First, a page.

We are attempting to perfect gene therapy using glial cell line-derived neurotrophic factor (GDNF) for Parkinson’s disease. One part of developing this gene therapy is engineering the ability to turn off GDNF delivery using the common antibiotic, doxycycline. There are some significant fundamental unknowns regarding doxycycline delivery in pre-clinical models which we hope will model the situation in humans. This project is designed to test 1) Does doxycyline cross into the primate brain? And 2) if so, can we turn off gene delivered GDNF?
We will administer doxycyline to pre-clinical models at different doses and determine blood levels of doxycycline with the goal of obtaining about 20% of the antibiotic blood level. Then, when we know how much doxycycline to administer, we will determine whether there is measurable doxycyline in the cerebrospinal fluid. If we can measure doxycycline in the cerebrospinal fluid we will then delivery recombinant adeno-associated virus carrying the GDNF gene under the control of a doxycycline responsive turn-off system. This will give us an initial idea of whether this strategy might be feasible in humans.
Relevance to Diagnosis/Treatment of Parkinson’s Disease:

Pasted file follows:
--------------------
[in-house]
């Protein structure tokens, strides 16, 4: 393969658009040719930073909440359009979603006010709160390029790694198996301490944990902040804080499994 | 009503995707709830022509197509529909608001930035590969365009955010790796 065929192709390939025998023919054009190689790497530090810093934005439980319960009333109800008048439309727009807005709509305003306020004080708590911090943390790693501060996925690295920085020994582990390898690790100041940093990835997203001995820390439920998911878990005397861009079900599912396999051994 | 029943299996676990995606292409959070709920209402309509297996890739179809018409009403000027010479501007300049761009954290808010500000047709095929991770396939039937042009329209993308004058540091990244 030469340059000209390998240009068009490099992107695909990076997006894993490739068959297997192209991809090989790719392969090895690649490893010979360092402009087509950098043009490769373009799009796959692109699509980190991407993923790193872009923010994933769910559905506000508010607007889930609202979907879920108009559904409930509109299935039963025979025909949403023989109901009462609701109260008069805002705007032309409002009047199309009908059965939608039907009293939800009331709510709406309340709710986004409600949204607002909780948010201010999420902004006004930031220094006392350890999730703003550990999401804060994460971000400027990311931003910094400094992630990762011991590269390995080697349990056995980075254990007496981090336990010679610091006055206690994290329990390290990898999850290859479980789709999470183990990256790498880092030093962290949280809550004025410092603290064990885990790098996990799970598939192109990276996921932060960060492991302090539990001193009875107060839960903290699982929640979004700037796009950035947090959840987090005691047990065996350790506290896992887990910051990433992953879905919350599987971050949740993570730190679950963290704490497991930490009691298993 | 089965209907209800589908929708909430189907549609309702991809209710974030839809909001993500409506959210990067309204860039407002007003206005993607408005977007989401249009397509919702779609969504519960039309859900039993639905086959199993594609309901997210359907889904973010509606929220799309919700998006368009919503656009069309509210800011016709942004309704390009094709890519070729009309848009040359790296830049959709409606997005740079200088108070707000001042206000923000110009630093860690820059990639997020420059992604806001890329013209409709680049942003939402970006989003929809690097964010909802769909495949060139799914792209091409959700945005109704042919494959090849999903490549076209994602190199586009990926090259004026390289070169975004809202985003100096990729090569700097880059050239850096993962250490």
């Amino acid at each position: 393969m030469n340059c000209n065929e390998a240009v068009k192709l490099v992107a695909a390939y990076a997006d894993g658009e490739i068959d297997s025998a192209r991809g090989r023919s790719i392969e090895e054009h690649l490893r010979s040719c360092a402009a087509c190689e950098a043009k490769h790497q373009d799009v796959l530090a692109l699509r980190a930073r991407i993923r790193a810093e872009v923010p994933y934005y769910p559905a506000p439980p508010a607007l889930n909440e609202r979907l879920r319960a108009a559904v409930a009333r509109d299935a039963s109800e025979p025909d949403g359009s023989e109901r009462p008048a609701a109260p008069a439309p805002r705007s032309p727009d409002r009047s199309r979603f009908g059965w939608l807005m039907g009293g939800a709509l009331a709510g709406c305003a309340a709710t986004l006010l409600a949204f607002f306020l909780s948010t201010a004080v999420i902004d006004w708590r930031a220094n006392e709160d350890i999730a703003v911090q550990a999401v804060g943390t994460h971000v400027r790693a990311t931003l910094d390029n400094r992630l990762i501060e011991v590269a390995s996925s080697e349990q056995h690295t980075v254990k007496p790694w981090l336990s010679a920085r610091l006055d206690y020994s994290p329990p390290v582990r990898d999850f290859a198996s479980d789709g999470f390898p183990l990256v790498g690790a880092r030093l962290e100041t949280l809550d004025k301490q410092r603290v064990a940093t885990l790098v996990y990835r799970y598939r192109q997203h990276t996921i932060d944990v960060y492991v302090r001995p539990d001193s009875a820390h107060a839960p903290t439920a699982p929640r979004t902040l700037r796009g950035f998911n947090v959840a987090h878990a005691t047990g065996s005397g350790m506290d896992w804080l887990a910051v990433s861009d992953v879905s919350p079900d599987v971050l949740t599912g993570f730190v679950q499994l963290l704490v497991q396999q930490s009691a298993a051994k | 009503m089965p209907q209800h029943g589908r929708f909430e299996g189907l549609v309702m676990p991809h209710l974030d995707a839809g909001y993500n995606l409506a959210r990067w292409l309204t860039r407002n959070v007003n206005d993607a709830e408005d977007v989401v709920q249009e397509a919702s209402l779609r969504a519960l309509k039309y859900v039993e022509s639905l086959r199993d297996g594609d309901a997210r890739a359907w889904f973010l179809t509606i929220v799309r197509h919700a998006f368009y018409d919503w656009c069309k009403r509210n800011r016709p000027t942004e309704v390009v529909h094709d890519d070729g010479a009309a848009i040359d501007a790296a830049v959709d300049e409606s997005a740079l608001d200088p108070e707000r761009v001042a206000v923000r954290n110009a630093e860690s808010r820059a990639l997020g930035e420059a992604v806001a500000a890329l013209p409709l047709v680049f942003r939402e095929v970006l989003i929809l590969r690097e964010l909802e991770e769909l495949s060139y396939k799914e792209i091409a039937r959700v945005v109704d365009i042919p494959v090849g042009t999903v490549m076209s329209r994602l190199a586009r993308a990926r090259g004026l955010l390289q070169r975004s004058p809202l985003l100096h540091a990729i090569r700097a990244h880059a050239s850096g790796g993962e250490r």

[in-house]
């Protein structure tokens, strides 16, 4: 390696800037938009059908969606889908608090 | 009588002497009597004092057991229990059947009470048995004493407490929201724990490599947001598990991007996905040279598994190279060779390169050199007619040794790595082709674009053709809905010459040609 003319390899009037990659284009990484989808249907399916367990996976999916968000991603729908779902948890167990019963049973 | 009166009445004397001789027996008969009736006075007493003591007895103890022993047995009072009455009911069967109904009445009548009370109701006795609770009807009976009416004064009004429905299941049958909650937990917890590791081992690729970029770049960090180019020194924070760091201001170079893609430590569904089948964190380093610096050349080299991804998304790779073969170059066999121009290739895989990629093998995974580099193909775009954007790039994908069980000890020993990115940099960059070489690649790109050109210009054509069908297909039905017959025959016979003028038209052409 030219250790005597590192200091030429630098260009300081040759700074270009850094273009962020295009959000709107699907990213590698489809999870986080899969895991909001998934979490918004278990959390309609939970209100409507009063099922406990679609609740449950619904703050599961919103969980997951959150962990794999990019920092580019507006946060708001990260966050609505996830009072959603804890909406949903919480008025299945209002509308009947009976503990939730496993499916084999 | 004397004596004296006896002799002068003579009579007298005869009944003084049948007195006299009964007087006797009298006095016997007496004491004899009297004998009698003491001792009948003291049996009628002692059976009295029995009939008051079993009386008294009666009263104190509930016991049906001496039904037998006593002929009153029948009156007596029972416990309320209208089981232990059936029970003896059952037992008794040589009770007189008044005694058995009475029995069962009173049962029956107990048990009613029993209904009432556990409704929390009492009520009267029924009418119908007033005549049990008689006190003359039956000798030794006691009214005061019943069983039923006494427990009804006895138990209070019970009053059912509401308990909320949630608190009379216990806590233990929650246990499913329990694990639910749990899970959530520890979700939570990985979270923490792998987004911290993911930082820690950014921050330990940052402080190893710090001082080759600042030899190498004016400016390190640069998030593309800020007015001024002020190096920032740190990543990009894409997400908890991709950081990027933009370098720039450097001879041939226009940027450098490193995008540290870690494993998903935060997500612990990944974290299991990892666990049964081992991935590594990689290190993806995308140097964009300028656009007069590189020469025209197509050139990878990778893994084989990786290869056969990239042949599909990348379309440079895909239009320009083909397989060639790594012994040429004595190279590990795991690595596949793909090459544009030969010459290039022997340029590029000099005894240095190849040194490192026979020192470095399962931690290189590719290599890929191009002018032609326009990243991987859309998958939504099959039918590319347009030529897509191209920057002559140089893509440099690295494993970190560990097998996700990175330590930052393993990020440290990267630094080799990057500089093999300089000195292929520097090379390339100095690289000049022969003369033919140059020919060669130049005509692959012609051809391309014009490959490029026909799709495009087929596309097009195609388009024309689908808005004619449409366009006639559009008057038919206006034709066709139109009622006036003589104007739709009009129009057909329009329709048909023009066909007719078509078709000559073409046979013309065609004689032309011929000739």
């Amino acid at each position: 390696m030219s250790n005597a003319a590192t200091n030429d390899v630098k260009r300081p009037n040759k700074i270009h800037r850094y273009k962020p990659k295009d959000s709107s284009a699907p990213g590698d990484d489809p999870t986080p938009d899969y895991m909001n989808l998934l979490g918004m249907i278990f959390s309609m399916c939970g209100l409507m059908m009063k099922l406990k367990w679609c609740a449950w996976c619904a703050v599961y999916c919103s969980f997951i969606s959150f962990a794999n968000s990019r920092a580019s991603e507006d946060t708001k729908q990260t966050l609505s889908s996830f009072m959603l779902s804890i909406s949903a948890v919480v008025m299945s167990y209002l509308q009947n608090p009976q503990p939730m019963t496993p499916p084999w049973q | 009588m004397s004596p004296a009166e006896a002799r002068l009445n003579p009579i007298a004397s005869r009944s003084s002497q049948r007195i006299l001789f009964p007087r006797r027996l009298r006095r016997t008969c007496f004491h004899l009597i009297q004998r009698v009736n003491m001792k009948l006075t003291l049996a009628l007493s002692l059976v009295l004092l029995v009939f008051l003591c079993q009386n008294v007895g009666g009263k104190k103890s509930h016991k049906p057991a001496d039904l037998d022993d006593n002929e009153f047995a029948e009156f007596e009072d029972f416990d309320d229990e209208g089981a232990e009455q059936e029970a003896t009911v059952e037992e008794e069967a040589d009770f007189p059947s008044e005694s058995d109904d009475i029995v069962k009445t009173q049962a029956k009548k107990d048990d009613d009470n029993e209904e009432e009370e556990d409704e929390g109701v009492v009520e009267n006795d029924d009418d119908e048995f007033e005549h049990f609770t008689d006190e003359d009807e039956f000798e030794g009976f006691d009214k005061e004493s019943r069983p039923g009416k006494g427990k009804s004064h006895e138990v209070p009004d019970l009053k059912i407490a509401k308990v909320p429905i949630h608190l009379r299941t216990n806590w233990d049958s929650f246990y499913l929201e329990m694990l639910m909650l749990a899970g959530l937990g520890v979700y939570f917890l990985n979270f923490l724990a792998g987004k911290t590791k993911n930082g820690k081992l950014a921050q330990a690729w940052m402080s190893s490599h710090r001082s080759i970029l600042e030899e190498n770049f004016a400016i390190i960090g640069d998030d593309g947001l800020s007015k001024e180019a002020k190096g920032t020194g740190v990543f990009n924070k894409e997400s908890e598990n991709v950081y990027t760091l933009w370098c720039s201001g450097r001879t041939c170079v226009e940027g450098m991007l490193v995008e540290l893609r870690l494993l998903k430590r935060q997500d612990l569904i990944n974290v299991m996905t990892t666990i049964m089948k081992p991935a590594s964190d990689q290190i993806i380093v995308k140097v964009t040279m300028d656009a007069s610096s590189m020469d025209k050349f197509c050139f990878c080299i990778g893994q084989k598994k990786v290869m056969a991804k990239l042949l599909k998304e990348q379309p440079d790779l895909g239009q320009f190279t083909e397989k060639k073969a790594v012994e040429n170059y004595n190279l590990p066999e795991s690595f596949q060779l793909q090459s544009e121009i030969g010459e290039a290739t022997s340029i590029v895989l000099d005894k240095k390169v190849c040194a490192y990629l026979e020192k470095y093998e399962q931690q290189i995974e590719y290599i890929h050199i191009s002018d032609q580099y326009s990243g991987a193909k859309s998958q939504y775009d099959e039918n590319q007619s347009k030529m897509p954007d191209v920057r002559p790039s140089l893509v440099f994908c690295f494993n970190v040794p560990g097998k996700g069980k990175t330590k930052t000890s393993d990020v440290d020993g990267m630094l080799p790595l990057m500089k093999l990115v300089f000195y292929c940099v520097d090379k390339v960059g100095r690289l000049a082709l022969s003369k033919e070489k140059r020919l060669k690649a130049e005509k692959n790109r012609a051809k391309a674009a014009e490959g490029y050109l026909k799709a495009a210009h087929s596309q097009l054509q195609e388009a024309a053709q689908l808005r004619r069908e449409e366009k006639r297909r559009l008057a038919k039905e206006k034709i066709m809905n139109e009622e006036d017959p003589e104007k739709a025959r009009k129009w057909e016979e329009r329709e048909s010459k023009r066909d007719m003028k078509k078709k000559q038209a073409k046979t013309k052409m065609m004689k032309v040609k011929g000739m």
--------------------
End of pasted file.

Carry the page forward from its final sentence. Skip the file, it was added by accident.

This may be a major step forward in developing a regulated GDNF treatment for early stage PD.
We have data that the regulated GDNF system works perfectly in prior pre-clinical models. Therefore, we expect that if doxycycline does cross into the brain, then we will be able to turn off GDNF expression in the brain. These results will enable us to apply for grants to fund FDA level pre-clinical studies accrue the data necessary to apply to use this gene therapy strategy in humans.
GDNF, a trophic factor, has been shown to be protective in several pre-clinical models of Parkinson’s disease (PD). Unfortunately, clinical trials where GDNF was injected directly into the brain or gene therapy trials where a sister protein was used to deliver the trophic factor have failed. However, we believe that gene transfer is the correct way to deliver GDNF to humans for treatment of PD and the reason the trials have failed is that the patients were too late stage. In theory, GDNF should slow the progression of the disease, therefore end stage patients don’t benefit from GDNF. In order to make GDNF gene therapy safer, we have developed a method to externally control GDNF so that if there are unacceptable side-effects, GDNF can be turned off. We believe this safety improvement may allow clinical trials in early stage PD patients and increase the chances that GDNF will have demonstrably positive effects.
This project was designed to show 1) that the external GDNF controlling drug, doxycycline (a FDA approved antibiotic) crosses the blood brain barrier in pre-clinical models and 2) to show that we can turn GDNF off in the brains of pre-clinical models using low-dose doxycycline. First, we showed that doxycycline crossed the blood brain barrier in our model at a rate seen in other pre-clinical models. We injected the regulated GDNF vector, with and without doxycycline. We found GDNF in the brains of the pre-clinical model without doxycycline and no GDNF in the brains of those that received doxycycline. We believe we have demonstrated that our gene regulation system works well in a pre-clinical model.